Avi Shlaim

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Avi Shlaim FBA (born October 31, 1945) is an Iraqi-born British/Israeli historian. He is emeritus professor of International Relations at the University of Oxford and a fellow of the British Academy. Shlaim is considered one of Israel's New Historians,[1] a group of Israeli scholars who put forward critical interpretations of the history of Zionism and Israel.[2]


Avraham (Avi) Shlaim was born to wealthy Jewish parents in Baghdad, Iraq. The family lived in a mansion with ten servants. His father was an importer of building materials with ties to the Iraqi leadership, including then-prime minister Nuri al-Said.[3] After a grenade was thrown into the central synagogue in Baghdad in 1951, Shlaim's father was one of 100,000 Jews who registered to leave the country and surrender their citizenship. A subsequent law ruled that all those who left forfeited all rights, including property rights. The Shlaim family lost all their assets. His father crossed the border illegally on a mule, while Shlaim, his mother and sisters flew to Cyprus, reuniting in Israel.[3]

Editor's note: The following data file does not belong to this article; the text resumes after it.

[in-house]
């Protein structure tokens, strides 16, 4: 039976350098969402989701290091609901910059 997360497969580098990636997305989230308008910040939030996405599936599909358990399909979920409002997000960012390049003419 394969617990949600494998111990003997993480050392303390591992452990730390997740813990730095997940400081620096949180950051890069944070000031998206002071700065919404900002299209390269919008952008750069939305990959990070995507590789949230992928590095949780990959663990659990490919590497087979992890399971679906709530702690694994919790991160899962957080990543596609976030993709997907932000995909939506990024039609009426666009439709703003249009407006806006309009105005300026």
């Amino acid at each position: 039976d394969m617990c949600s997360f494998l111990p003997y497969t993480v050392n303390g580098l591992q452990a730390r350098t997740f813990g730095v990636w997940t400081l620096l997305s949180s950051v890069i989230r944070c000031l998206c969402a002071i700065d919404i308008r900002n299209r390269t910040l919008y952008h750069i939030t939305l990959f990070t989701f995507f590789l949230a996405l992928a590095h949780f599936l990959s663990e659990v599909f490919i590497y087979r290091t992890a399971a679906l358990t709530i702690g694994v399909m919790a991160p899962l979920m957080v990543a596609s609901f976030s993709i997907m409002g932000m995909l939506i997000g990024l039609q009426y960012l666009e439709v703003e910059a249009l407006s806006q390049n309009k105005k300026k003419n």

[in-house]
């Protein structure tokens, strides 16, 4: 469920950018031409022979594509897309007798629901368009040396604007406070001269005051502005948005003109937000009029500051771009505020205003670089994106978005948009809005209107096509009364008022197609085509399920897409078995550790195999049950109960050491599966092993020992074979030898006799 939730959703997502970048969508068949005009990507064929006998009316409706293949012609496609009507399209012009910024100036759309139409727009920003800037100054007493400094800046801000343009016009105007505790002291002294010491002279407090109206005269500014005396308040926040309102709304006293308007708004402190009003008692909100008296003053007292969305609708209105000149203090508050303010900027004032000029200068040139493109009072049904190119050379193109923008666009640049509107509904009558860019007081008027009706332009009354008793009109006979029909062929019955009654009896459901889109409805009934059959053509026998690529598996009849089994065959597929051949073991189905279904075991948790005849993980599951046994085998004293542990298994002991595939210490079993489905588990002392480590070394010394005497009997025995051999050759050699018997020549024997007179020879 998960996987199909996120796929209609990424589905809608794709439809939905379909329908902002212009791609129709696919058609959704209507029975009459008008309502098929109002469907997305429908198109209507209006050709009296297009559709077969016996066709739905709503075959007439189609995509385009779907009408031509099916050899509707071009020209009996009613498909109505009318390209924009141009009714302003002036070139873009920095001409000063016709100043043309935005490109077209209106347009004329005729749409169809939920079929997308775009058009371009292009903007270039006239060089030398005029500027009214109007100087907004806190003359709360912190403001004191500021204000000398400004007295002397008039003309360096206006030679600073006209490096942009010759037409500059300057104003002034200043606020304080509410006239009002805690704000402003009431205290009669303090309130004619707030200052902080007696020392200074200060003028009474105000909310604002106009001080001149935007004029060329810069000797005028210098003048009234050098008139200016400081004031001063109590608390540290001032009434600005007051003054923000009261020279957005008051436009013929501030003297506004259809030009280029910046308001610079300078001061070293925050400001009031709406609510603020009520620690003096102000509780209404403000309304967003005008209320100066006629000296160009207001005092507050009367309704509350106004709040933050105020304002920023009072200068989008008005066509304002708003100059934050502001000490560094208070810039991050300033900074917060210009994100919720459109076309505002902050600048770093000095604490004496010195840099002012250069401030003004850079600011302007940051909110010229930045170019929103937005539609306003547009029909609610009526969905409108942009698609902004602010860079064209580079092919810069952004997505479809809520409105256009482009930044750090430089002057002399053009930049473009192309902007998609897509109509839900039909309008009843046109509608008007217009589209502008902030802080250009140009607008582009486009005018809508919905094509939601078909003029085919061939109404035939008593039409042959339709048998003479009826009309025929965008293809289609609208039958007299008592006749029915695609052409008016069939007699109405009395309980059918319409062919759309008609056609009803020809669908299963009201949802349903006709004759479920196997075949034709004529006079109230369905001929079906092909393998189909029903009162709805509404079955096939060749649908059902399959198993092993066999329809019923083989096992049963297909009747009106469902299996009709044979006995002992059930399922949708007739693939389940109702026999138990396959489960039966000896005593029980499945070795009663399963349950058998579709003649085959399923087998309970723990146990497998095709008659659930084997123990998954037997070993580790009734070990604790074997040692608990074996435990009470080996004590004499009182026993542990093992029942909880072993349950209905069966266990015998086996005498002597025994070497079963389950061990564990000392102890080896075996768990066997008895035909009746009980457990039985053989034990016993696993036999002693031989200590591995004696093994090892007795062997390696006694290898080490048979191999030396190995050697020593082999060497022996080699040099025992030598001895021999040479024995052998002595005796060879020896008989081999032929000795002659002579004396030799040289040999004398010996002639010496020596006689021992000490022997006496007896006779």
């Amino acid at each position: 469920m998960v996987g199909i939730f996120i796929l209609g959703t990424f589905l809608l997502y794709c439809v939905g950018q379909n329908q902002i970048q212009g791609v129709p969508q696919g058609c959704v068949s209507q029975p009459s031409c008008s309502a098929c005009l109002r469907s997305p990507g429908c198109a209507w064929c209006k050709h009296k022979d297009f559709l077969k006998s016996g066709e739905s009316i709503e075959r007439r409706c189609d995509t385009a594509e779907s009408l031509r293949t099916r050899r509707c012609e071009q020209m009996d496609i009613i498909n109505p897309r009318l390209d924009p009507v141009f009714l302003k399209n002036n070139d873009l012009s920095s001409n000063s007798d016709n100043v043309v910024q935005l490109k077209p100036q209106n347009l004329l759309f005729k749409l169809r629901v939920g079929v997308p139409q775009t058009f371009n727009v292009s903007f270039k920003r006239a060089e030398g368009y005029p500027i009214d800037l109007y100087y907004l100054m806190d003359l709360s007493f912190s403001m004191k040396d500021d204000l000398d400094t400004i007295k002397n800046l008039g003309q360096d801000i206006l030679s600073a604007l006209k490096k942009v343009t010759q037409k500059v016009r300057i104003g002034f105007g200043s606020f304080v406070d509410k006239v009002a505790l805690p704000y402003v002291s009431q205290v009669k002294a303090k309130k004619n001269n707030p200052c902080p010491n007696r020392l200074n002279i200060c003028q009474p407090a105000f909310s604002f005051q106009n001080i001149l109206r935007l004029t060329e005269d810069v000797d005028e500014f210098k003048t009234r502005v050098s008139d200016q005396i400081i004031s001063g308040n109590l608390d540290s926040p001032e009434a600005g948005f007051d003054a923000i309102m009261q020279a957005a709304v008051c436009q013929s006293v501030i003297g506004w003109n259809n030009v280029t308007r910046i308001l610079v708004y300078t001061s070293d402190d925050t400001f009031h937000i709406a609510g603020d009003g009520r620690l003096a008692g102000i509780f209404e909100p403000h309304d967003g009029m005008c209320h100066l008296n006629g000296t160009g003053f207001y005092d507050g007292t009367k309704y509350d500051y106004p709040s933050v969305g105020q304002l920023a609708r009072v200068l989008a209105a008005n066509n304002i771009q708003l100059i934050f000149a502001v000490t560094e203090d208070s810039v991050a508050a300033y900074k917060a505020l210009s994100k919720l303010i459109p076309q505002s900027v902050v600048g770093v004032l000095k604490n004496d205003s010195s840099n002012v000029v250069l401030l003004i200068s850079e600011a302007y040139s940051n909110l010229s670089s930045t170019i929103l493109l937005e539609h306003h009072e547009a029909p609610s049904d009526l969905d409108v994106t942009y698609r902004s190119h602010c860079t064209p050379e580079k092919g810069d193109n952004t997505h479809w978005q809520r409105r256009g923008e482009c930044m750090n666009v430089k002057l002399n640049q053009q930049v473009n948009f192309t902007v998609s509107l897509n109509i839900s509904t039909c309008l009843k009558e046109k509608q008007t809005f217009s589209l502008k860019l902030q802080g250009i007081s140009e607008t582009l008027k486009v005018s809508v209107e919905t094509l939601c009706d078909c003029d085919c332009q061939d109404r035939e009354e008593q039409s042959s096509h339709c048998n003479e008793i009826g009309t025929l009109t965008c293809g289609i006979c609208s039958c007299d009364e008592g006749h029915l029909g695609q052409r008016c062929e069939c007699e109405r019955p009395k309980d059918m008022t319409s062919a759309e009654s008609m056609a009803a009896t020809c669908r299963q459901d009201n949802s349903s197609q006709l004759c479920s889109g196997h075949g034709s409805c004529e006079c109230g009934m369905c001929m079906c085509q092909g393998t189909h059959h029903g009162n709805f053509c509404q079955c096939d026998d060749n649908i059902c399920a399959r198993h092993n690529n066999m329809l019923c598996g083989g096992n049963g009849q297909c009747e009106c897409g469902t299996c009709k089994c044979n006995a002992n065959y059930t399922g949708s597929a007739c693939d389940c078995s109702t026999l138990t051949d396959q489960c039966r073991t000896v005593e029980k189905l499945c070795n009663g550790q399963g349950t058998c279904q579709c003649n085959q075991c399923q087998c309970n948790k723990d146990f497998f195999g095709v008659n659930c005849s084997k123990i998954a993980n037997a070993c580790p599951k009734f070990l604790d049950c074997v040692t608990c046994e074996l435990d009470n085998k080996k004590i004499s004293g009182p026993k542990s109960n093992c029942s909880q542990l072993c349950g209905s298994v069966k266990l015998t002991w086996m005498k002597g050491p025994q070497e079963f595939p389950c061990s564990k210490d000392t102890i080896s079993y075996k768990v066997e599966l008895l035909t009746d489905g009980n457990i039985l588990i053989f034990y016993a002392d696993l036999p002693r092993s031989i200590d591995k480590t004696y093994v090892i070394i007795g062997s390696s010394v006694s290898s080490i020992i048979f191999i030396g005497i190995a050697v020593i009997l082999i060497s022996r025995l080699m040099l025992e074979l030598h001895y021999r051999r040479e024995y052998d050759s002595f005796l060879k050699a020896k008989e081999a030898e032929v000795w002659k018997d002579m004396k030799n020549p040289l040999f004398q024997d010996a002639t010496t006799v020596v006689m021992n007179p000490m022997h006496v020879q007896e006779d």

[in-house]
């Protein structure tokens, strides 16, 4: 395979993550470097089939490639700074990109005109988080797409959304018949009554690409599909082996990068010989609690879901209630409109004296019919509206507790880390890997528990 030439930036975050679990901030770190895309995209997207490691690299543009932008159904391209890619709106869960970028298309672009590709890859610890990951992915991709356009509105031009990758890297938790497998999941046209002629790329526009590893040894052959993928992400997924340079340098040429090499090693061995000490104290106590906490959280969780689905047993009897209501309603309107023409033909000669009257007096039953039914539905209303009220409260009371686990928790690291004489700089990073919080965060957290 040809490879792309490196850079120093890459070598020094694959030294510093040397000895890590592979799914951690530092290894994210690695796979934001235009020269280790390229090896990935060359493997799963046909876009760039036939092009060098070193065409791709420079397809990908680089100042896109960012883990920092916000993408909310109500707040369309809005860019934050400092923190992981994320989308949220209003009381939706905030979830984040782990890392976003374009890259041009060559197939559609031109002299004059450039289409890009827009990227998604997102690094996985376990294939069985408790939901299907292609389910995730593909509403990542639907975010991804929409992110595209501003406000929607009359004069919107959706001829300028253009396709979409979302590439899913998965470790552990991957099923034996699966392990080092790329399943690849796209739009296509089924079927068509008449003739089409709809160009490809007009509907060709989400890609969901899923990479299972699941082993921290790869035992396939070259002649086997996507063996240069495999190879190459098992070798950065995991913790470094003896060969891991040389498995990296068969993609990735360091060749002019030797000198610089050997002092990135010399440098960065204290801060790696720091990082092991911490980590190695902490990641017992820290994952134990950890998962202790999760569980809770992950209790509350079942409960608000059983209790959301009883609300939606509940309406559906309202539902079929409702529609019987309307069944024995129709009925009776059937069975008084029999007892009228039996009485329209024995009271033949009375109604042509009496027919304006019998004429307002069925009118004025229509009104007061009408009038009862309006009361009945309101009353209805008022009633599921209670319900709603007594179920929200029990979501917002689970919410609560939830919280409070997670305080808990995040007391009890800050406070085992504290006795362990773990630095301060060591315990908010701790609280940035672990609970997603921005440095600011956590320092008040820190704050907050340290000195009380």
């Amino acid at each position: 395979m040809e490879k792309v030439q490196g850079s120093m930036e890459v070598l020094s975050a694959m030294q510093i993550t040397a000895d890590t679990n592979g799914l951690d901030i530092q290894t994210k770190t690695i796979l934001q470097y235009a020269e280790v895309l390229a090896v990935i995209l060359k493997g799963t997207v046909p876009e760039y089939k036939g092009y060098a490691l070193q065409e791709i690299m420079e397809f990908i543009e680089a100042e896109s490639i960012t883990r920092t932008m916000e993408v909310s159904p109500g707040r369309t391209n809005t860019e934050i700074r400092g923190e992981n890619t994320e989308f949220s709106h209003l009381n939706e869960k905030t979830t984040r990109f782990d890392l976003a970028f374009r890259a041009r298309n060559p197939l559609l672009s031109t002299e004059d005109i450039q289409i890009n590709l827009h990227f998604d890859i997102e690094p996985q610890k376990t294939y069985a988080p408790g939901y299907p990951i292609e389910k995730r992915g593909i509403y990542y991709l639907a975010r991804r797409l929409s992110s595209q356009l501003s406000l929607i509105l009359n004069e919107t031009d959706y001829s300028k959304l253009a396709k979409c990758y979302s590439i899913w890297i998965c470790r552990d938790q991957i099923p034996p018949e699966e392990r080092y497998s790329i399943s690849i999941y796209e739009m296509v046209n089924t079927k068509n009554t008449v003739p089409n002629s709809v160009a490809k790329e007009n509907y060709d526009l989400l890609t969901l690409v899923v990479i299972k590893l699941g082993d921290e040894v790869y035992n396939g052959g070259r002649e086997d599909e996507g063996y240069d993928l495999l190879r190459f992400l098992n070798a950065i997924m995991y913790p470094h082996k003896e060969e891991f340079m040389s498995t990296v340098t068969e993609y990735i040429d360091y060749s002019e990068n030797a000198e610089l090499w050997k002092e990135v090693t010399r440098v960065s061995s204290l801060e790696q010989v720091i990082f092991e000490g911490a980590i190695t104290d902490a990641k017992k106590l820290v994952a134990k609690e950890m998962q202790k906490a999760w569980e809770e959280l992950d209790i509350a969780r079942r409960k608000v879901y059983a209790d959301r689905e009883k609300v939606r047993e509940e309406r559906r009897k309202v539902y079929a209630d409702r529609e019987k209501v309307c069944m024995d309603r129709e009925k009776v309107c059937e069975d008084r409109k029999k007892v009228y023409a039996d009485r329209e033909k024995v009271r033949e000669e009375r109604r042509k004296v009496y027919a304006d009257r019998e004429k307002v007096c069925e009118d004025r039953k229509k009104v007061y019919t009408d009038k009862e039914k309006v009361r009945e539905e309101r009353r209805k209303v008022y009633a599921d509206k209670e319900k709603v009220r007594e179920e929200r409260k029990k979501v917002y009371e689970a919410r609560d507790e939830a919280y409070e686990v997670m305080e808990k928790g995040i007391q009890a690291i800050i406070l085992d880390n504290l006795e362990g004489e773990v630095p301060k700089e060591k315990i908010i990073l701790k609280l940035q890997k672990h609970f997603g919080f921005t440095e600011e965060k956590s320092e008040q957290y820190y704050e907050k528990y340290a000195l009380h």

Shlaim left Israel for England at the age of 16 to study at a Jewish school.[3][4] He returned to Israel in the mid-1960s to serve in the Israel Defense Forces, then moved back to England in 1966 to read history at Jesus College, Cambridge. He obtained his MA and married the great-granddaughter of David Lloyd George, who was the British prime minister at the time of the Balfour Declaration. He has lived in England ever since, and holds dual British and Israeli nationality.[5]

He obtained an MSc (Econ.) in International Relations in 1970 from the London School of Economics, and his PhD from the University of Reading.[6] He was a lecturer, then reader, in politics at the University of Reading from 1970 to 1987.[7]